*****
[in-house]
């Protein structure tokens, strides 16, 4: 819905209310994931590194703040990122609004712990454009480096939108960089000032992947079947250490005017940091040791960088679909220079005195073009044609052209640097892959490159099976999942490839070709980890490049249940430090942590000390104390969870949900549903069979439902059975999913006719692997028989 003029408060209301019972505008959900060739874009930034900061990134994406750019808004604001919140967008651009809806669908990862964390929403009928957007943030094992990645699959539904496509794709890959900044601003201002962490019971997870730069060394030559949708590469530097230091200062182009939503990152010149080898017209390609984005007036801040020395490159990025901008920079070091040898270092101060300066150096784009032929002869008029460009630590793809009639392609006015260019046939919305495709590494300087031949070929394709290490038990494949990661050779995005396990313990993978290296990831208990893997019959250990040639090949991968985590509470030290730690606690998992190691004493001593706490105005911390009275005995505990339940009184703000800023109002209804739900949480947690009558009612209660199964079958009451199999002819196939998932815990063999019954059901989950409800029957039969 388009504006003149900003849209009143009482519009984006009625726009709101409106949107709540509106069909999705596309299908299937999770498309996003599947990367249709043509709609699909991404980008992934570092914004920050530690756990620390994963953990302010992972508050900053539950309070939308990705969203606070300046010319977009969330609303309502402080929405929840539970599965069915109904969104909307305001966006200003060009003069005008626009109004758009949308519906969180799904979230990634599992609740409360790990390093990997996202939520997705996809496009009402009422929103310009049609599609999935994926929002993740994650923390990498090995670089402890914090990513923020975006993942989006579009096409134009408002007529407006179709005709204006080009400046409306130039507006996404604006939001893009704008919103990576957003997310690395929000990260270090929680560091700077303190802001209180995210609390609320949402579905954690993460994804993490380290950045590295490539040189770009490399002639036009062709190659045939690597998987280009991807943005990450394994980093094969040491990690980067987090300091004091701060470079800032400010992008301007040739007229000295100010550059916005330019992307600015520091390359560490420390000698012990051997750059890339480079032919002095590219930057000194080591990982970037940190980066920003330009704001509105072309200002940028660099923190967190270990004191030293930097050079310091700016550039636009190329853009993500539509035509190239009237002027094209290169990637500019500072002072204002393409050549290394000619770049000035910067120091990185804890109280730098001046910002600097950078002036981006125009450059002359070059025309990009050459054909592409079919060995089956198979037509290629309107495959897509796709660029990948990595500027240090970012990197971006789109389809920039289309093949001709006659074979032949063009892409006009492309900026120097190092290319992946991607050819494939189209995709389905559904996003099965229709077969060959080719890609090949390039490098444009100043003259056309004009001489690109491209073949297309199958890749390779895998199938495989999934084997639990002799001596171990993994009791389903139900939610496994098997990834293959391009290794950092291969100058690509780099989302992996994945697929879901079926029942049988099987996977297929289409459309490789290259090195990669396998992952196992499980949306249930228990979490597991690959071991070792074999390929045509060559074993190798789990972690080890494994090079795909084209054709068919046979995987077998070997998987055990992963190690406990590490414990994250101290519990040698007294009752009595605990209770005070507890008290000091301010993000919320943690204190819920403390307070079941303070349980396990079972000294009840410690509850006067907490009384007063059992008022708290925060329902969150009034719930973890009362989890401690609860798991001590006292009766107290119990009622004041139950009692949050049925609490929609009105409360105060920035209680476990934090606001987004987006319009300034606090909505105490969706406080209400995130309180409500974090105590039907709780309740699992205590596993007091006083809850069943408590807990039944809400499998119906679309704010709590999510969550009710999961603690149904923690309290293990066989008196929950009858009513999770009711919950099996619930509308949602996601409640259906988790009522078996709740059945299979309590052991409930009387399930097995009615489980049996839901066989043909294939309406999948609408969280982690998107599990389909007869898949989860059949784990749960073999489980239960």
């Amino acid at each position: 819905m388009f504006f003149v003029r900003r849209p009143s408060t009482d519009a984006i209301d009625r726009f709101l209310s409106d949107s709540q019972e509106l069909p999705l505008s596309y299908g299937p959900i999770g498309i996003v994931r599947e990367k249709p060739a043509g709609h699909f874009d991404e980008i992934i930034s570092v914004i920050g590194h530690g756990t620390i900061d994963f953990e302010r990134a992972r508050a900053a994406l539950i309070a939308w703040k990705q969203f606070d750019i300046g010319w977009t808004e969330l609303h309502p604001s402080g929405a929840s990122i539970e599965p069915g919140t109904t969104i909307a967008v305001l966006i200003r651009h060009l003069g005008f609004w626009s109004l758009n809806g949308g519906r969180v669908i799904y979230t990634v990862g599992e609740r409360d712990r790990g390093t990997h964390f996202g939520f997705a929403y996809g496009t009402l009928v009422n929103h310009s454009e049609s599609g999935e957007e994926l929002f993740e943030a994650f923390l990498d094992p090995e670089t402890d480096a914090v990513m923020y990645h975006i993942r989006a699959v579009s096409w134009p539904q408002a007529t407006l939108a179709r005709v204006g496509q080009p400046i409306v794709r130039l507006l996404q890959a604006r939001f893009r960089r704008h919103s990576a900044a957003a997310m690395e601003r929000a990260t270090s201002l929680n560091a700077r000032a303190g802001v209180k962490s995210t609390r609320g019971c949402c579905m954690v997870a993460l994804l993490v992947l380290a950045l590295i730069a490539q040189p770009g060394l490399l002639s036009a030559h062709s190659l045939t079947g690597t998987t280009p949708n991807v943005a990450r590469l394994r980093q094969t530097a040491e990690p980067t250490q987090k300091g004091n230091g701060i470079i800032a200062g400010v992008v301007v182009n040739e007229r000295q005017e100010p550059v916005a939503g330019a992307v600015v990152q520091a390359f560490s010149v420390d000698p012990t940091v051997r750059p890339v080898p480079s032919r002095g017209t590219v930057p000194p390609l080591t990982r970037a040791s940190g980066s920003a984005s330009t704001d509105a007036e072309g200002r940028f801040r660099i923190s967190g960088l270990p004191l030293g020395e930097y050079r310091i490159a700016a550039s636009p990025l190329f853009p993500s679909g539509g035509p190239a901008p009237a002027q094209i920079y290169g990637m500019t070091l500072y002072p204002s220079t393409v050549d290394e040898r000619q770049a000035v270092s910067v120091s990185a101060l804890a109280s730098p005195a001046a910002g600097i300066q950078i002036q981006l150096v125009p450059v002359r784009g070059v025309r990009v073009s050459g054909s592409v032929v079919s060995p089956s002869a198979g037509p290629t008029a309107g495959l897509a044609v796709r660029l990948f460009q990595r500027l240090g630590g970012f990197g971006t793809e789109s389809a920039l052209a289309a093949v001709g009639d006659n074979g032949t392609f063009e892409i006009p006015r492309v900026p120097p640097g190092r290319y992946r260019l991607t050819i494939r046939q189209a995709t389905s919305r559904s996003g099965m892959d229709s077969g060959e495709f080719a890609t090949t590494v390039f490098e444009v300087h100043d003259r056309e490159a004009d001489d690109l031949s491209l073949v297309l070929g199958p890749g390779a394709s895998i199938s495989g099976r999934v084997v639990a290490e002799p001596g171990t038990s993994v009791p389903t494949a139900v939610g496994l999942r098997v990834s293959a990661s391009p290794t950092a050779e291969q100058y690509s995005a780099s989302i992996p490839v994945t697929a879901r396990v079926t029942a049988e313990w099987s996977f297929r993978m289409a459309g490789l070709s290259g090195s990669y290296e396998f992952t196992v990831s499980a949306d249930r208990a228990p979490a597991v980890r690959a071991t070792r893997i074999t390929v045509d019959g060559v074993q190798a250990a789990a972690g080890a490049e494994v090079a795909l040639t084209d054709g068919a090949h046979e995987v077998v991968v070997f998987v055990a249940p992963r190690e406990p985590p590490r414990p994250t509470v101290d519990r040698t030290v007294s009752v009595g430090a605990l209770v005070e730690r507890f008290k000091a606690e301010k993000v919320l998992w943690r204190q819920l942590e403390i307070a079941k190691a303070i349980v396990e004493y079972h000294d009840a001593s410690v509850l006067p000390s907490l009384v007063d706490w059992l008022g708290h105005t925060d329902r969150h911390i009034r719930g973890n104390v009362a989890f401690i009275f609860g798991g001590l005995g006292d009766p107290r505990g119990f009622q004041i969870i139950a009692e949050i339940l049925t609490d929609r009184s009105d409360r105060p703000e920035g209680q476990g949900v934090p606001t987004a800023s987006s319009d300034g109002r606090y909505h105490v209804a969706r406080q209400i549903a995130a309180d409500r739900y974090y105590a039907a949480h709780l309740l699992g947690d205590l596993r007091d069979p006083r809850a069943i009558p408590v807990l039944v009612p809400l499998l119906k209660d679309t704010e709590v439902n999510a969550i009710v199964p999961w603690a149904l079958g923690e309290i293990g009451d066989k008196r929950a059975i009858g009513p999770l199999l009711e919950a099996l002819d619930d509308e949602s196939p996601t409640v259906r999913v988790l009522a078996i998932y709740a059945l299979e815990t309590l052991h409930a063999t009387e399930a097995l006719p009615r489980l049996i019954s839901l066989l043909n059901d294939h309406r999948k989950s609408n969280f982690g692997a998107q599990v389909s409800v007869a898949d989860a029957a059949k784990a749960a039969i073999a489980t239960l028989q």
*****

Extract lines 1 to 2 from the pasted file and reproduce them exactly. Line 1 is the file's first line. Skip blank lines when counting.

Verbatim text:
[in-house]
């Protein structure tokens, strides 16, 4: 819905209310994931590194703040990122609004712990454009480096939108960089000032992947079947250490005017940091040791960088679909220079005195073009044609052209640097892959490159099976999942490839070709980890490049249940430090942590000390104390969870949900549903069979439902059975999913006719692997028989 003029408060209301019972505008959900060739874009930034900061990134994406750019808004604001919140967008651009809806669908990862964390929403009928957007943030094992990645699959539904496509794709890959900044601003201002962490019971997870730069060394030559949708590469530097230091200062182009939503990152010149080898017209390609984005007036801040020395490159990025901008920079070091040898270092101060300066150096784009032929002869008029460009630590793809009639392609006015260019046939919305495709590494300087031949070929394709290490038990494949990661050779995005396990313990993978290296990831208990893997019959250990040639090949991968985590509470030290730690606690998992190691004493001593706490105005911390009275005995505990339940009184703000800023109002209804739900949480947690009558009612209660199964079958009451199999002819196939998932815990063999019954059901989950409800029957039969 388009504006003149900003849209009143009482519009984006009625726009709101409106949107709540509106069909999705596309299908299937999770498309996003599947990367249709043509709609699909991404980008992934570092914004920050530690756990620390994963953990302010992972508050900053539950309070939308990705969203606070300046010319977009969330609303309502402080929405929840539970599965069915109904969104909307305001966006200003060009003069005008626009109004758009949308519906969180799904979230990634599992609740409360790990390093990997996202939520997705996809496009009402009422929103310009049609599609999935994926929002993740994650923390990498090995670089402890914090990513923020975006993942989006579009096409134009408002007529407006179709005709204006080009400046409306130039507006996404604006939001893009704008919103990576957003997310690395929000990260270090929680560091700077303190802001209180995210609390609320949402579905954690993460994804993490380290950045590295490539040189770009490399002639036009062709190659045939690597998987280009991807943005990450394994980093094969040491990690980067987090300091004091701060470079800032400010992008301007040739007229000295100010550059916005330019992307600015520091390359560490420390000698012990051997750059890339480079032919002095590219930057000194080591990982970037940190980066920003330009704001509105072309200002940028660099923190967190270990004191030293930097050079310091700016550039636009190329853009993500539509035509190239009237002027094209290169990637500019500072002072204002393409050549290394000619770049000035910067120091990185804890109280730098001046910002600097950078002036981006125009450059002359070059025309990009050459054909592409079919060995089956198979037509290629309107495959897509796709660029990948990595500027240090970012990197971006789109389809920039289309093949001709006659074979032949063009892409006009492309900026120097190092290319992946991607050819494939189209995709389905559904996003099965229709077969060959080719890609090949390039490098444009100043003259056309004009001489690109491209073949297309199958890749390779895998199938495989999934084997639990002799001596171990993994009791389903139900939610496994098997990834293959391009290794950092291969100058690509780099989302992996994945697929879901079926029942049988099987996977297929289409459309490789290259090195990669396998992952196992499980949306249930228990979490597991690959071991070792074999390929045509060559074993190798789990972690080890494994090079795909084209054709068919046979995987077998070997998987055990992963190690406990590490414990994250101290519990040698007294009752009595605990209770005070507890008290000091301010993000919320943690204190819920403390307070079941303070349980396990079972000294009840410690509850006067907490009384007063059992008022708290925060329902969150009034719930973890009362989890401690609860798991001590006292009766107290119990009622004041139950009692949050049925609490929609009105409360105060920035209680476990934090606001987004987006319009300034606090909505105490969706406080209400995130309180409500974090105590039907709780309740699992205590596993007091006083809850069943408590807990039944809400499998119906679309704010709590999510969550009710999961603690149904923690309290293990066989008196929950009858009513999770009711919950099996619930509308949602996601409640259906988790009522078996709740059945299979309590052991409930009387399930097995009615489980049996839901066989043909294939309406999948609408969280982690998107599990389909007869898949989860059949784990749960073999489980239960």